What Josh got instead was a big old tractor that he won't be allowed to drive until he's 14 or 15.  Having discovered an enormous pile of raccoon excrement in the loft, (which, if you recall, is outrageously toxic), we decided to stage the birthday elsewhere.  Needless to say, no kittens or bunnies.  No tree-house, as of yet.

Yeah.  We promised him a Porsche.  We gave him a toaster.

So, today we are going to go get a couple of kittens.

When I mentioned this to Josh yesterday, he threw his arms around me and screamed with delight.  I don't think he's liked me this much since before we moved to the farm.

Over time, we may get bunnies and goats, and we will certainly have a couple of horses by next summer, after the pastures have been established and we've put up fencing.

Gracie's story is worth telling.  I wrote about Gracie in an earlier post, but, to re-cap, I half-leased her last year and spent a lot of time with her.  She's a tremendously dear creature--think 1200-pound Basset Hound, all stubbornness and devotion.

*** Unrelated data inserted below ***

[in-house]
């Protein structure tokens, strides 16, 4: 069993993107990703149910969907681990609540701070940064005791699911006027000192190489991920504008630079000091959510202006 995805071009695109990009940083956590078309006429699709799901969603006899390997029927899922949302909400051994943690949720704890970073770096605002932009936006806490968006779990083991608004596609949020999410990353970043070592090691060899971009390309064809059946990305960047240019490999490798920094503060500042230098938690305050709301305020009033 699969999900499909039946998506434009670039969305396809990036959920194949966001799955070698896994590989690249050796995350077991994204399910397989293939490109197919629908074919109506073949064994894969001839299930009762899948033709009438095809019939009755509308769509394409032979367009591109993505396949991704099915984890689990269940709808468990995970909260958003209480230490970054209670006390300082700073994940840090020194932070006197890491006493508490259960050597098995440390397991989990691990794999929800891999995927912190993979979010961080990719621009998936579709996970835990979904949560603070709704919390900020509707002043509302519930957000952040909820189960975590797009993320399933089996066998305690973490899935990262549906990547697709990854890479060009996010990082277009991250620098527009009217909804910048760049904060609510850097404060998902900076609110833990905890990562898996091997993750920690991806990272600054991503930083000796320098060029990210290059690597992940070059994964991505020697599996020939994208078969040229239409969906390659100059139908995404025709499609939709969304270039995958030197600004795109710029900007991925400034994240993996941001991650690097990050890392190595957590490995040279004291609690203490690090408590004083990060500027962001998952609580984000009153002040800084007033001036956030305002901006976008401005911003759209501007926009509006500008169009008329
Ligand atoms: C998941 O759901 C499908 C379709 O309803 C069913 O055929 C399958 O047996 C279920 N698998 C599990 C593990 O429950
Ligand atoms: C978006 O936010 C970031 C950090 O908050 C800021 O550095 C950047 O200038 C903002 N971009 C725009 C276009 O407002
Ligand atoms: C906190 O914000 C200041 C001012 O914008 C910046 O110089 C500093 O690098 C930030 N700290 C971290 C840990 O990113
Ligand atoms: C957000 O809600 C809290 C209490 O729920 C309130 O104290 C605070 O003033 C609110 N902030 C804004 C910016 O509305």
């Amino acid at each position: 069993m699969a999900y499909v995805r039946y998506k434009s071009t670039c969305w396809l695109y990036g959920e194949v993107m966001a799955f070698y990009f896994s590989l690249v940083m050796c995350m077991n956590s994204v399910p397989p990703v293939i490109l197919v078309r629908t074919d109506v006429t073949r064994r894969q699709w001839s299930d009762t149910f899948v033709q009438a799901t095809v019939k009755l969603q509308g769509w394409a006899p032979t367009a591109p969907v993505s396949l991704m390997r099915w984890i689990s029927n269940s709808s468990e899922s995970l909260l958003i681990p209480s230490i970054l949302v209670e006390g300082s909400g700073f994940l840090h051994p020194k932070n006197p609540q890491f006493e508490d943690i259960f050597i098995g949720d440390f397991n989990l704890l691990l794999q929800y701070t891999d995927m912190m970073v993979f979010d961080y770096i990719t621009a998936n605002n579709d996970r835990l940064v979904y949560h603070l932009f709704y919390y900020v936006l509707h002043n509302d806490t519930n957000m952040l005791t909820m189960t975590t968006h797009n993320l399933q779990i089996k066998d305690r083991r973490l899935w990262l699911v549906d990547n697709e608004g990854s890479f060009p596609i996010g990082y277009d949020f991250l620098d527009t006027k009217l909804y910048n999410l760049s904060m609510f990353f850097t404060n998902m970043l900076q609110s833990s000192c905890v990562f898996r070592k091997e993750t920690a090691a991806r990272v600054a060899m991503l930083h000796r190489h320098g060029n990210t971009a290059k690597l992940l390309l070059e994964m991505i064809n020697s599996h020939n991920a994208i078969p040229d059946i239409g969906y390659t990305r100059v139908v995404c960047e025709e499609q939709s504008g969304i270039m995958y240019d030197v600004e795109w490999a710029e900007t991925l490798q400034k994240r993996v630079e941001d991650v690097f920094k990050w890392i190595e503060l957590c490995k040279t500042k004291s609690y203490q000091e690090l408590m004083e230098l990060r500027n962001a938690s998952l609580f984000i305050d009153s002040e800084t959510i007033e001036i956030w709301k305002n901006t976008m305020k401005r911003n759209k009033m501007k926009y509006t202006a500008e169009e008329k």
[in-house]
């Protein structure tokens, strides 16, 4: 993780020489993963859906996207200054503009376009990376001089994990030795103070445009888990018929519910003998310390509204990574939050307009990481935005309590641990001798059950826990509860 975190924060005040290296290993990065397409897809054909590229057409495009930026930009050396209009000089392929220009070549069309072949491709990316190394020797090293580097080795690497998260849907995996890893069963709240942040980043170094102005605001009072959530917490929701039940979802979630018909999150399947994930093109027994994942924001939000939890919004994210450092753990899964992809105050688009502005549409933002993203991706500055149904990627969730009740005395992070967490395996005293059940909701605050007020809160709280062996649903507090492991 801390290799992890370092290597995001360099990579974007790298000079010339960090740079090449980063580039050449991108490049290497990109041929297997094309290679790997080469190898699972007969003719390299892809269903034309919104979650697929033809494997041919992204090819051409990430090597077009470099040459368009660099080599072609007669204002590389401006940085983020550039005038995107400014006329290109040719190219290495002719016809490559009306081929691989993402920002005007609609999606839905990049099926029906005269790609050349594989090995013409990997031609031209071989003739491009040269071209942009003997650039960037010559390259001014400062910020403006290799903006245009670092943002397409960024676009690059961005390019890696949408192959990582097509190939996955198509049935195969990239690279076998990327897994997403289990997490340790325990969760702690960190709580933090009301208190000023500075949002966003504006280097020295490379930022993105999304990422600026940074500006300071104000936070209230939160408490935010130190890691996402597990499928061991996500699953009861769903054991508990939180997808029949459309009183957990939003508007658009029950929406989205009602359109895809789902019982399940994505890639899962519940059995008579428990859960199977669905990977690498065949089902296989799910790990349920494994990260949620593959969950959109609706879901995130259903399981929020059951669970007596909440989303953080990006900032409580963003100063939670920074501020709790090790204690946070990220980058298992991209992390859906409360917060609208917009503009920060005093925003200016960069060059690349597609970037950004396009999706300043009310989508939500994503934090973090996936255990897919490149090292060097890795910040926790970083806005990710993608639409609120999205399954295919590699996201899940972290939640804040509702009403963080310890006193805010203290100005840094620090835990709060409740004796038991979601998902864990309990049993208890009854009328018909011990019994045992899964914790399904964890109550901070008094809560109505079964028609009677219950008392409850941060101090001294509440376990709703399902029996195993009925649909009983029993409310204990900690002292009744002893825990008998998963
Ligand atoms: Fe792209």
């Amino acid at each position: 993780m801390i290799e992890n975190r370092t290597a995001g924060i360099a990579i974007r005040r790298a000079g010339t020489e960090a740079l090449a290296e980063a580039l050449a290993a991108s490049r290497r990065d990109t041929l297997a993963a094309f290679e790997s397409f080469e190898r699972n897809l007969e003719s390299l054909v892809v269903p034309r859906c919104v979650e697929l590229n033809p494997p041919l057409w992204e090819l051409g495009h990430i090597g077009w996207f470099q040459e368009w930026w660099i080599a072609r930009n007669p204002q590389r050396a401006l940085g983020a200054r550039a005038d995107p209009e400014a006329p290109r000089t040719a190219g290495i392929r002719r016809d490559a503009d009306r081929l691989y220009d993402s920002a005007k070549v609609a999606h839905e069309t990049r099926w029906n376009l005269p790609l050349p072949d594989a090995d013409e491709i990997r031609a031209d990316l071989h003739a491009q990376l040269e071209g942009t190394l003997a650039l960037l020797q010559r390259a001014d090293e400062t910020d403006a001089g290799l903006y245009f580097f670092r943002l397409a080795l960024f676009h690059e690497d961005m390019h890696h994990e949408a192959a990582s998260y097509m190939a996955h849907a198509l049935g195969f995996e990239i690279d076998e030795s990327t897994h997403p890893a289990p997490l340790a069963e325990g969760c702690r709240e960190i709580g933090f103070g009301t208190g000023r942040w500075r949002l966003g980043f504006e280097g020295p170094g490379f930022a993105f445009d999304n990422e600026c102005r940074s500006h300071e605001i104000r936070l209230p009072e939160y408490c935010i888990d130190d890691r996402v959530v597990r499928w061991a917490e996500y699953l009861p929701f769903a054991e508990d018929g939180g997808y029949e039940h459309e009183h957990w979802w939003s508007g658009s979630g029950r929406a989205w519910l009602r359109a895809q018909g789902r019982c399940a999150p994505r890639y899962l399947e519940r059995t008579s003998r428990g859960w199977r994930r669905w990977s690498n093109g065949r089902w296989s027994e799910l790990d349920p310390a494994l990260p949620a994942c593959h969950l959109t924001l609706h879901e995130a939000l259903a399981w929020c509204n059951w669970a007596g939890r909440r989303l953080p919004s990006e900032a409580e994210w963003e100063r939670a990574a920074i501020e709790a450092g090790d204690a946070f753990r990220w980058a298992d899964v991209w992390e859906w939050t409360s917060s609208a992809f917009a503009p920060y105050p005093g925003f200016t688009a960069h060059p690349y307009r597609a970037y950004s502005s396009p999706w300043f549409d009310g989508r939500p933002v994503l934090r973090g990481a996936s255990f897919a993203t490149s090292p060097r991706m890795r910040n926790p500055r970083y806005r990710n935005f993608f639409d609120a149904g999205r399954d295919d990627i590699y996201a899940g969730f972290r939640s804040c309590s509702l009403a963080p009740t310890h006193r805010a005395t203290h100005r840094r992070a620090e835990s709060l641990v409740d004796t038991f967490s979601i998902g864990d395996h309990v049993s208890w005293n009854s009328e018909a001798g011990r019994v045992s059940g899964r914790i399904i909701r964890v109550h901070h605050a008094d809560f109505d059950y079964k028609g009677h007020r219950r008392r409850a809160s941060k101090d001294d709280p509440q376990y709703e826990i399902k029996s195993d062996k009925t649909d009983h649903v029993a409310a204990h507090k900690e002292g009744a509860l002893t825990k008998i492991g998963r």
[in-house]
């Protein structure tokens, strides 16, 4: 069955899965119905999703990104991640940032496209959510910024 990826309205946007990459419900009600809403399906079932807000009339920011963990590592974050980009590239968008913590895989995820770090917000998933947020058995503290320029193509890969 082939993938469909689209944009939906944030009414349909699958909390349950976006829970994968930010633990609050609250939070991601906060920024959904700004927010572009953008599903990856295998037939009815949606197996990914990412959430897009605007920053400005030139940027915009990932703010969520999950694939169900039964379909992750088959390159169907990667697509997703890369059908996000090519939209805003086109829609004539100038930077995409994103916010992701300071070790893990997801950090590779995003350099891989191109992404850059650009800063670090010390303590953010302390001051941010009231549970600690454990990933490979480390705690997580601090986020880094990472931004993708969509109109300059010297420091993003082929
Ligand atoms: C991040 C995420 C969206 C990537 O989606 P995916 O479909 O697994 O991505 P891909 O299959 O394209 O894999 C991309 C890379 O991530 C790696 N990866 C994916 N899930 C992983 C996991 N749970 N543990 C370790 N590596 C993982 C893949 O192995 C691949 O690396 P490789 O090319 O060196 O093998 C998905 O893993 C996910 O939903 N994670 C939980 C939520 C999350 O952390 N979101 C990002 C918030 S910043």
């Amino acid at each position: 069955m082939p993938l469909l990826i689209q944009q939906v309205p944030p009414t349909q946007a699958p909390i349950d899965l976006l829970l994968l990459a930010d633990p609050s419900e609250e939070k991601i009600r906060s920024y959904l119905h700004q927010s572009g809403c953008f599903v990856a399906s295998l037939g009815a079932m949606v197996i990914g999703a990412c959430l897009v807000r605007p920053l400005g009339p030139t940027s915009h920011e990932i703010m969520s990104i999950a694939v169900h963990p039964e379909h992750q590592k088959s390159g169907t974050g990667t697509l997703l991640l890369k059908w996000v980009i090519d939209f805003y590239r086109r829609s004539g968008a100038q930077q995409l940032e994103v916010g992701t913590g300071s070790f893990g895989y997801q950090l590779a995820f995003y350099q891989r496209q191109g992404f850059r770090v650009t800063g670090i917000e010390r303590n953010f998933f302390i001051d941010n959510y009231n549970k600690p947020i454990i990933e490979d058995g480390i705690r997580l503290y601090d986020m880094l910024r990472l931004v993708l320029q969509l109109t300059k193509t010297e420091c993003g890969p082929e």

Last year, Gracie moved to South Dakota to live on a big cattle ranch near the Minnesota border.  (She was not, thank God, affected by the recent blizzard that tragically killed hundreds or maybe thousands of livestock and horses.)

Unfortunately, Gracie didn't take to the cows.  She found them frightening, and she was disinclined to work with them.

With Gracie, as with Basset Hounds, disinclined means DIS-IN-CLINED.

The very tall and handsome cowboy whose ranch it was, whose boots practically touch the ground when he rides a horse, tried to make Gracie see sense.   But she was DIS-IN-CLINED, with an obstinacy that defied proven-effective cowboy persuasion techniques.

That horse is no good, he said to his wife, who loved Gracie.  It won't work with the cattle.  No one can even ride her, she bucks so much.  

The wife, who was also a mother and a media celebrity and a bit of a rock star, knew what was coming.

That horse is a hay burner, said the cowboy.  [I'm kind of imagining this conversation, btw.]

Hay burner.

From a cowboy perspective, that's what my own horse is.  Belle doesn't make money, she costs money.  I ride her around and groom her and write checks.  I don't compete with her, she doesn't win money.  She's not a wrangler or a cutter...To be fair, she's capable of all of these things.  With a great rider, she could be a money maker.  Her potential has gone largely untapped.

But Grace, to be honest, hasn't got the potential to be anything but a hay burner.

When the cowboy's wife, (let's call her Moxie), had the blues, she was in the habit of going out to the pasture and calling Gracie, who would come running.  Moxie would wrap her arms around Gracie's neck and have a good cry.